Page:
4 added 356 characters in body

Here's something that's pretty neat: find a measurable subset $A$ of $[0,1]$ such that for any subinterval $I$ of $[0,1]$, the Lebesgue measure $\mu(A\cap I)$ has $0 < \mu(A\cap I) < \mu(I)$. There's an explicit construction of such a set in Rudin, who describes such sets as "well-distributed". Balint Virag (and maybe others) found a very slick probabilistic construction.

Let $X_1, X_2, \ldots$ be i.i.d. coin flips, i.e. $X_1$ is $1$ with probability $1/2$ and $-1$ with probability $1/2$. Consider the (random) series

$$S:=\sum_{n=1}^\infty X_n/n.$$

By the Kolmogorov three-series theorem, it converges almost surely. However, it's a simple exercise to see that for any $x$, a$, the event${S > x}$a}$ has non-trivial measure: for $a>0$, there's a positive chance of the first $e^a$ terms of the series being positive, so the $e^a$-th partial sum is positive, and the tail is independent and positive or negative with equal probability, due to symmetry. For $a\leq 0$, it's trivial, again because of symmetry.

A common way of realizing i.i.d. coin flips on the unit interval is as Rademacher functions: for $x\in[0,1]$, let ${b_n}$ be its binary expansion, and $X_n(x) = (-1)^{b_n}$. Realized this way, the random sum $S$ becomes an almost everywhere finite measurable function from $[0,1]$ to $\R$, and \R$. It only takes a bit more work to see that the set${S>x}${S>a}$ is exactly a well-distributed set.

Alex Bloemendal has written this up in a short note, but I'm not sure if he's published it anywhere.

Here's something that's pretty neat: find a measurable subset $A$ of $[0,1]$ such that for any subinterval $I$ of $[0,1]$, the Lebesgue measure $\mu(A\cap I)$ has $0 < \mu(A\cap I) < \mu(I)$. There's an explicit construction of such a set in Rudin, who describes such sets as "well-distributed". but Balint Virag (and maybe others) found a very slick probabilistic construction.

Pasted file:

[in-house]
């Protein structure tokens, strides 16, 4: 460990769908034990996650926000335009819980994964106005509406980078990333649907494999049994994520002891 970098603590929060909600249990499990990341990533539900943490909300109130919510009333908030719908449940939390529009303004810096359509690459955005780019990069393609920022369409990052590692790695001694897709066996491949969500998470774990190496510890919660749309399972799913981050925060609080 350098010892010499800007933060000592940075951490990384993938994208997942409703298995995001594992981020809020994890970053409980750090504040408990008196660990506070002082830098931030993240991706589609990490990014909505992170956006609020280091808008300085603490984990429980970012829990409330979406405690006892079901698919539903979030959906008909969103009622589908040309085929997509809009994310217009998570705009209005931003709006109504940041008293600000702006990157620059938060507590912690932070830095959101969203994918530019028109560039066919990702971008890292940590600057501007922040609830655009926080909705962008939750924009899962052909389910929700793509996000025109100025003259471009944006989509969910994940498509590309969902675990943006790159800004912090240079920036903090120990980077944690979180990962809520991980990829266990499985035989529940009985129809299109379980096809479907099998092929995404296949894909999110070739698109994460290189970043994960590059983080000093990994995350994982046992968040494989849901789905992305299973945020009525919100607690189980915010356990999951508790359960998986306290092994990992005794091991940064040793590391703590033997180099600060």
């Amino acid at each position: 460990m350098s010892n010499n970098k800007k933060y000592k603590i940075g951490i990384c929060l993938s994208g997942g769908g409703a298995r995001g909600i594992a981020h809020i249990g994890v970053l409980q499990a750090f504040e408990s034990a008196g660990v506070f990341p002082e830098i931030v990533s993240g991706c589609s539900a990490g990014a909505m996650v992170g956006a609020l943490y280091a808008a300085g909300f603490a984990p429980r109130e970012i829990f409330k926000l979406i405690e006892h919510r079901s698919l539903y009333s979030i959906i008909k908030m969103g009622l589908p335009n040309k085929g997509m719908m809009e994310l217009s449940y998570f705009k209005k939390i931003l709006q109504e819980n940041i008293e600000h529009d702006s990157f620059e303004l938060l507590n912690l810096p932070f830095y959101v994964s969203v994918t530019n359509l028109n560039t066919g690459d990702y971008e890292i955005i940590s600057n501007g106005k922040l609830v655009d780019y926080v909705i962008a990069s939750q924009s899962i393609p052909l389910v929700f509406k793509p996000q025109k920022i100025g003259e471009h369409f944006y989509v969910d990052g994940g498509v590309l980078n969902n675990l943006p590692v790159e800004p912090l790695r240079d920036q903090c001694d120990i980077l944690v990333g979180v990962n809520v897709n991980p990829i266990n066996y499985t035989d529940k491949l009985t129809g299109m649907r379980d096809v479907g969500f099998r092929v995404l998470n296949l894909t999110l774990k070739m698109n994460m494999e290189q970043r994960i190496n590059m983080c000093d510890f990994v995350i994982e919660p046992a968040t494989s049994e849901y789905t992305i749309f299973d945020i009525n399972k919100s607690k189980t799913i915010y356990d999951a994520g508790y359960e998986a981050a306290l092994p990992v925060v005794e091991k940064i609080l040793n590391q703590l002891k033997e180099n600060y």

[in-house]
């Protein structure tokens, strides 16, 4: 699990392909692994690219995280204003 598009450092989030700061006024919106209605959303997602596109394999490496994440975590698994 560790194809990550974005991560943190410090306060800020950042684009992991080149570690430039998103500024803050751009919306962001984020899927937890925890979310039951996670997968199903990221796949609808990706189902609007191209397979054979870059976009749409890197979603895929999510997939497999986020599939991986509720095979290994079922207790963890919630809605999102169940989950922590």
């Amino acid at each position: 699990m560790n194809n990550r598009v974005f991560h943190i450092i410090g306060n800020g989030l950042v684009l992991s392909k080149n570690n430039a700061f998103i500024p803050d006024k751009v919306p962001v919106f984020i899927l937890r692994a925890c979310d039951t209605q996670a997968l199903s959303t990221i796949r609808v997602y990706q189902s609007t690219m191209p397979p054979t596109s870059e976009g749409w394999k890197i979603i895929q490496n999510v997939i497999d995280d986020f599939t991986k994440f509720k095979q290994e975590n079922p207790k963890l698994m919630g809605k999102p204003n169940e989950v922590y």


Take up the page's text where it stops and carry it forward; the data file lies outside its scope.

Let $X_1, X_2, \ldots$ be i.i.d. coin flips, i.e. $X_1$ is $1$ with probability $1/2$ and $-1$ with probability $1/2$. Consider the (random) series

$$S:=\sum_{n=1}^\infty X_n/n.$$

By the Kolmogorov three-series theorem, it converges almost surely. However, for any $x$, the event ${S > x}$ has non-trivial measure.

A common way of realizing i.i.d. coin flips on the unit interval is as Rademacher functions. : for $x\in[0,1]$, let ${b_n}$ be its binary expansion, and $X_n(x) = (-1)^{b_n}$. Realized this way, the random sum $S$ becomes an almost everywhere finite measurable function from $[0,1]$ to $\R$, and the event set $S>x$ {S>x}$is exactly a well-distributed set. Alex Bloemendal has written this up in a short note, but I'm not sure if he's published it anywhere. 2 oops! Haar wavelets are single pulses of Rademacher functions. Here's something that's pretty neat: find a measurable subset$A$of$[0,1]$such that for any subinterval$I$of$[0,1]$, the Lebesgue measure$\mu(A\cap I)$has$0 < \mu(A\cap I) < \mu(I)$. There's an explicit construction of such a set in Rudin, who describes such sets as "well-distributed". but Balint Virag (and maybe others) found a very slick construction. Let$X_1, X_2, \ldots$be i.i.d. coin flips, i.e.$X_1$is$1$with probability$1/2$and$-1$with probability$1/2$. Consider the (random) series $$S:=\sum_{n=1}^\infty X_n/n.$$ By the Kolmogorov three-series theorem, it converges almost surely. However, for any$x$, the event${S > x}$has non-trivial measure. A common way of realizing i.i.d. coin flips on the unit interval is as Haar waveletsRademacher functions. Realized this way, the random sum$S$becomes an almost everywhere finite measurable function from$[0,1]$to$\R$, and the event$S>x\$ is exactly a well-distributed set.

Alex Bloemendal has written this up in a short note, but I'm not sure if he's published it anywhere.

1